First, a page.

Following the death of royal patriarch King Father Norodom Sihanouk, what does the future hold for the royal family? Trude Jacobsen, assistant director of the Centre for Southeast Asian Studies at Northern Illinois University gives her thoughts
Interview by Charlie Lancaster
In the final years of King Father Sihanouk’s life he lamented the poverty and abuses occurring in his country. Cambodia’s human rights track record has taken a battering in recent years. To what extent will this situation deteriorate?
Historically, the concept of ‘human rights’ in Cambodia, like most non-Western countries, has not had much currency – those lower in social status expected to be treated badly by their superiors, and the elite believed that they had an inherent right to do so. Today, the ‘elite’ include the political elite – those in charge and their extended khsae, or networks – as well as the royal family and people with money, who necessarily include foreigners.
As long as impunity for the elite remains an inherent part of Cambodia’s judicial system, the human rights situation will not improve. I can see it worsening as people seek to join the elite in order to garner impunity for themselves.
Through a combination of repression, election-rigging and reliance on the votes of peasants, Sihanouk’s party came to power. To what extent is Sihanouk responsible for creating an environment where the actions of the current government can go relatively unchecked?
It wasn’t altogether his fault. He was born in a time when the vast majority of people believed that a king was necessarily a bodhisattva, and therefore incapable of making bad decisions, lying, or doing things for any reason other than the good of his people. Of course, by the mid-1960s, most educated people realised that Sihanouk’s actions, such as melting down bits of national heritage to make the statuette awarded for ‘Best Film’ in Cambodia’s first film awards – and then winning it himself – were hardly altruistic. Such people were in the minority, however, and it was these same people who bore the brunt of the Khmer Rouge’s initial purging, so of the people left alive in the 1980s, most had retained a reverential perspective toward the monarch. This helped Funcinpec win the election in 1993. As we saw during the short-lived coalition from 1993-1997, the governance style of Funcinpec differed very little from that of the Cambodian People’s Party (CPP). They handed out important positions to party leadership, most of whom were less qualified to be in them than CPP members who at least had been present in Cambodia during the 1980s and had reconstructed the country. This again has to do with the idea that the elite are entitled to act in any way they wish, because they are the elite. At some point, a responsible leader would have started to endorse merit, rather than status, as criteria for appointment. This never happened under Sihanouk, certainly, but it has also not happened under Funcinpec and the [ruling] CPP.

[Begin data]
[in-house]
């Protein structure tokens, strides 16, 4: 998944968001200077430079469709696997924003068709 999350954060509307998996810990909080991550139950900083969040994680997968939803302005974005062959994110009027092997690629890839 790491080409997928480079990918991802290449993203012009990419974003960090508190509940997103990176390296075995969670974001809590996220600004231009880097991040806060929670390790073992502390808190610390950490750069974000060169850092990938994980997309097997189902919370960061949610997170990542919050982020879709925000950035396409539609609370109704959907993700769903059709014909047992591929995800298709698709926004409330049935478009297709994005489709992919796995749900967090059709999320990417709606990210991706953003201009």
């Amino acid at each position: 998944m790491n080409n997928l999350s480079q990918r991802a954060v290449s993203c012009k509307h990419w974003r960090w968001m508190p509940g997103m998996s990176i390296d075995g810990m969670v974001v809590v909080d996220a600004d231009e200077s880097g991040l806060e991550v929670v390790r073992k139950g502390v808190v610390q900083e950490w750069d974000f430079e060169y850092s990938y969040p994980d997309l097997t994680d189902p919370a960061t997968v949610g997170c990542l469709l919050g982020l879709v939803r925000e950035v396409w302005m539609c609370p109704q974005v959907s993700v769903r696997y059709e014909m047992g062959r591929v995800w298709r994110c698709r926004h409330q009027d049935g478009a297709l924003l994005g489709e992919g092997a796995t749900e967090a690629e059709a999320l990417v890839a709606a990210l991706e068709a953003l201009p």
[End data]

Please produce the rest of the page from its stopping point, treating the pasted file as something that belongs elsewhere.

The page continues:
King Sihamoni is known for reigning and not ruling. To what degree was he prepared for the role of king?
Sihanouk created a non-influential monarchy when he abdicated in 1953 and his father and mother came to the throne in 1955. Queen Kossamak reigned alone from 1960 when King Suramarit died. During this period, Kossamak had no political role. She remained extremely influential, however, as is indicated by the number of official portraits of her that were printed and distributed throughout the country in the early 1960s, for people to hang in their offices and homes. This was because as the sovereign, she embodied the collective merit of the Kingdom, much as Sihanouk had before his abdication. (Interestingly, Sihanouk was incensed at this and demanded that more images of him than any other person be printed per year.) Moreover, members of the royal family – Kossamak’s uncles, nephews, brothers, and cousins, with whom she had grown up and knew well – occupied many of the high-level positions in the government.
Sihamoni was never supposed to be king. Sihanouk had at least 14 children that we know about, to five official queens. Ranariddh, his eldest son, was thought to be the likely successor to the throne before Sihanouk abdicated, although primogeniture has never been a deciding factor in Cambodian succession politics – the rank of a candidate’s mother is actually the most important consideration, historically speaking.